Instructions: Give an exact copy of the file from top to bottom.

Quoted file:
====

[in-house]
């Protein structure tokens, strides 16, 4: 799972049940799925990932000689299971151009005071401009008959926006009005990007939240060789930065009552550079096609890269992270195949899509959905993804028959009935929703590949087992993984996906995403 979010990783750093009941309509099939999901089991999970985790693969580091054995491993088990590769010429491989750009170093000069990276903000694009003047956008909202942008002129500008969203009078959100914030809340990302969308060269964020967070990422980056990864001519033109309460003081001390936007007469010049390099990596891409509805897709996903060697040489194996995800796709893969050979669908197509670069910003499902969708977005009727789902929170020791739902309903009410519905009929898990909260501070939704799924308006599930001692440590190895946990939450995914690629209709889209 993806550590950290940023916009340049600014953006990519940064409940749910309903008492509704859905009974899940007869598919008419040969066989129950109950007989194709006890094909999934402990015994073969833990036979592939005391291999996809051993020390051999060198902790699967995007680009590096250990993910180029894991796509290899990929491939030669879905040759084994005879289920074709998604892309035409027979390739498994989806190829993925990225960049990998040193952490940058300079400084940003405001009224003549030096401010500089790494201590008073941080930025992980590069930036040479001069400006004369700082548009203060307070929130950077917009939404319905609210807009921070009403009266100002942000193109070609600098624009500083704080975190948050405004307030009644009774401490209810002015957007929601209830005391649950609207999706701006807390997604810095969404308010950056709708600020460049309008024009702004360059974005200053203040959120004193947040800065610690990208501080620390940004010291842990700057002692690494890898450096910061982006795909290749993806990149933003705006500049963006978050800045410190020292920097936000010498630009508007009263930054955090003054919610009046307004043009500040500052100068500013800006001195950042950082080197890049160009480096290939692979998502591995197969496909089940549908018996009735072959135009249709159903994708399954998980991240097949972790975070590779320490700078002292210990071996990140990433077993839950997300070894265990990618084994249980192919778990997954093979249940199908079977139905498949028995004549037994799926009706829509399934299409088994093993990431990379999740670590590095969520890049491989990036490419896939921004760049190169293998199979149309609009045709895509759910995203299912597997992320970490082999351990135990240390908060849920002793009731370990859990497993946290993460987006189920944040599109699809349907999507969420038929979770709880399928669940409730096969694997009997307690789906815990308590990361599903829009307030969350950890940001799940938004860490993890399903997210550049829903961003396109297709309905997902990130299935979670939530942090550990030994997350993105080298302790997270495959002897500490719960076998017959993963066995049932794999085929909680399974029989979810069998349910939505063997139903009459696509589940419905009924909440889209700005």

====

[in-house]
């Protein structure tokens, strides 16, 4: 799972049940799925990932000689299971151009005071401009008959926006009005990007939240060789930065009552550079096609890269992270195949899509959905993804028959009935929703590949087992993984996906995403 979010990783750093009941309509099939999901089991999970985790693969580091054995491993088990590769010429491989750009170093000069990276903000694009003047956008909202942008002129500008969203009078959100914030809340990302969308060269964020967070990422980056990864001519033109309460003081001390936007007469010049390099990596891409509805897709996903060697040489194996995800796709893969050979669908197509670069910003499902969708977005009727789902929170020791739902309903009410519905009929898990909260501070939704799924308006599930001692440590190895946990939450995914690629209709889209 993806550590950290940023916009340049600014953006990519940064409940749910309903008492509704859905009974899940007869598919008419040969066989129950109950007989194709006890094909999934402990015994073969833990036979592939005391291999996809051993020390051999060198902790699967995007680009590096250990993910180029894991796509290899990929491939030669879905040759084994005879289920074709998604892309035409027979390739498994989806190829993925990225960049990998040193952490940058300079400084940003405001009224003549030096401010500089790494201590008073941080930025992980590069930036040479001069400006004369700082548009203060307070929130950077917009939404319905609210807009921070009403009266100002942000193109070609600098624009500083704080975190948050405004307030009644009774401490209810002015957007929601209830005391649950609207999706701006807390997604810095969404308010950056709708600020460049309008024009702004360059974005200053203040959120004193947040800065610690990208501080620390940004010291842990700057002692690494890898450096910061982006795909290749993806990149933003705006500049963006978050800045410190020292920097936000010498630009508007009263930054955090003054919610009046307004043009500040500052100068500013800006001195950042950082080197890049160009480096290939692979998502591995197969496909089940549908018996009735072959135009249709159903994708399954998980991240097949972790975070590779320490700078002292210990071996990140990433077993839950997300070894265990990618084994249980192919778990997954093979249940199908079977139905498949028995004549037994799926009706829509399934299409088994093993990431990379999740670590590095969520890049491989990036490419896939921004760049190169293998199979149309609009045709895509759910995203299912597997992320970490082999351990135990240390908060849920002793009731370990859990497993946290993460987006189920944040599109699809349907999507969420038929979770709880399928669940409730096969694997009997307690789906815990308590990361599903829009307030969350950890940001799940938004860490993890399903997210550049829903961003396109297709309905997902990130299935979670939530942090550990030994997350993105080298302790997270495959002897500490719960076998017959993963066995049932794999085929909680399974029989979810069998349910939505063997139903009459696509589940419905009924909440889209700005």